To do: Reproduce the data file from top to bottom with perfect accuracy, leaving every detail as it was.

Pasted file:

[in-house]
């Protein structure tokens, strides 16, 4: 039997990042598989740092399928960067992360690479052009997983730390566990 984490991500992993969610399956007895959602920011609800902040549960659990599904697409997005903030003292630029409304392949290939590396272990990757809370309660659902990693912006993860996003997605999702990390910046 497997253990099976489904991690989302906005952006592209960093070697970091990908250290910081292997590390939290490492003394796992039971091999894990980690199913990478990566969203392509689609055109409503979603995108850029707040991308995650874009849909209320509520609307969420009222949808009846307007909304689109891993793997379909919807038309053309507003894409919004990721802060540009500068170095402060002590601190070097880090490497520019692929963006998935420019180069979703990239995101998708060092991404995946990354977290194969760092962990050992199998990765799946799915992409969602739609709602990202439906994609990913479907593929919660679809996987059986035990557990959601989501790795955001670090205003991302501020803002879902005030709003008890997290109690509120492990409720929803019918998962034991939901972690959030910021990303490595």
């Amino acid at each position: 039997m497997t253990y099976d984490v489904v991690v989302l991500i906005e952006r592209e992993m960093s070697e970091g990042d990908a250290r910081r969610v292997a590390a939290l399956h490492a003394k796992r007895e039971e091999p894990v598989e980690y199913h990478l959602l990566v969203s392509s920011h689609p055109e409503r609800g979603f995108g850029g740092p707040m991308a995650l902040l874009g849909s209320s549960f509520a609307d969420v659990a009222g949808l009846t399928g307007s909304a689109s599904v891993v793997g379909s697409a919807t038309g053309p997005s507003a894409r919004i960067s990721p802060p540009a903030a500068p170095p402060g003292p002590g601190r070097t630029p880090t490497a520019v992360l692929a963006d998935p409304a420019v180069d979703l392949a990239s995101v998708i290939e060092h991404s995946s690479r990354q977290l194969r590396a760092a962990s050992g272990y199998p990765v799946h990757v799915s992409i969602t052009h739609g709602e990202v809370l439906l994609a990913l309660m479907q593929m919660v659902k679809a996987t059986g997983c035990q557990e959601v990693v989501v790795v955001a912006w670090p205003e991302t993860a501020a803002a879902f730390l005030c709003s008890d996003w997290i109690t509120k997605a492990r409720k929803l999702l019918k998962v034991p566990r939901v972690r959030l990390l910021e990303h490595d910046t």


[in-house]
């Protein structure tokens, strides 16, 4: 039997990042598989740092399928960067992360690479052009997983730390566990 984490991500992993969610399956007895959602920011609800902040549960659990599904697409997005903030003292630029409304392949290939590396272990990757809370309660659902990693912006993860996003997605999702990390910046 497997253990099976489904991690989302906005952006592209960093070697970091990908250290910081292997590390939290490492003394796992039971091999894990980690199913990478990566969203392509689609055109409503979603995108850029707040991308995650874009849909209320509520609307969420009222949808009846307007909304689109891993793997379909919807038309053309507003894409919004990721802060540009500068170095402060002590601190070097880090490497520019692929963006998935420019180069979703990239995101998708060092991404995946990354977290194969760092962990050992199998990765799946799915992409969602739609709602990202439906994609990913479907593929919660679809996987059986035990557990959601989501790795955001670090205003991302501020803002879902005030709003008890997290109690509120492990409720929803019918998962034991939901972690959030910021990303490595």
């Amino acid at each position: 039997m497997t253990y099976d984490v489904v991690v989302l991500i906005e952006r592209e992993m960093s070697e970091g990042d990908a250290r910081r969610v292997a590390a939290l399956h490492a003394k796992r007895e039971e091999p894990v598989e980690y199913h990478l959602l990566v969203s392509s920011h689609p055109e409503r609800g979603f995108g850029g740092p707040m991308a995650l902040l874009g849909s209320s549960f509520a609307d969420v659990a009222g949808l009846t399928g307007s909304a689109s599904v891993v793997g379909s697409a919807t038309g053309p997005s507003a894409r919004i960067s990721p802060p540009a903030a500068p170095p402060g003292p002590g601190r070097t630029p880090t490497a520019v992360l692929a963006d998935p409304a420019v180069d979703l392949a990239s995101v998708i290939e060092h991404s995946s690479r990354q977290l194969r590396a760092a962990s050992g272990y199998p990765v799946h990757v799915s992409i969602t052009h739609g709602e990202v809370l439906l994609a990913l309660m479907q593929m919660v659902k679809a996987t059986g997983c035990q557990e959601v990693v989501v790795v955001a912006w670090p205003e991302t993860a501020a803002a879902f730390l005030c709003s008890d996003w997290i109690t509120k997605a492990r409720k929803l999702l019918k998962v034991p566990r939901v972690r959030l990390l910021e990303h490595d910046t």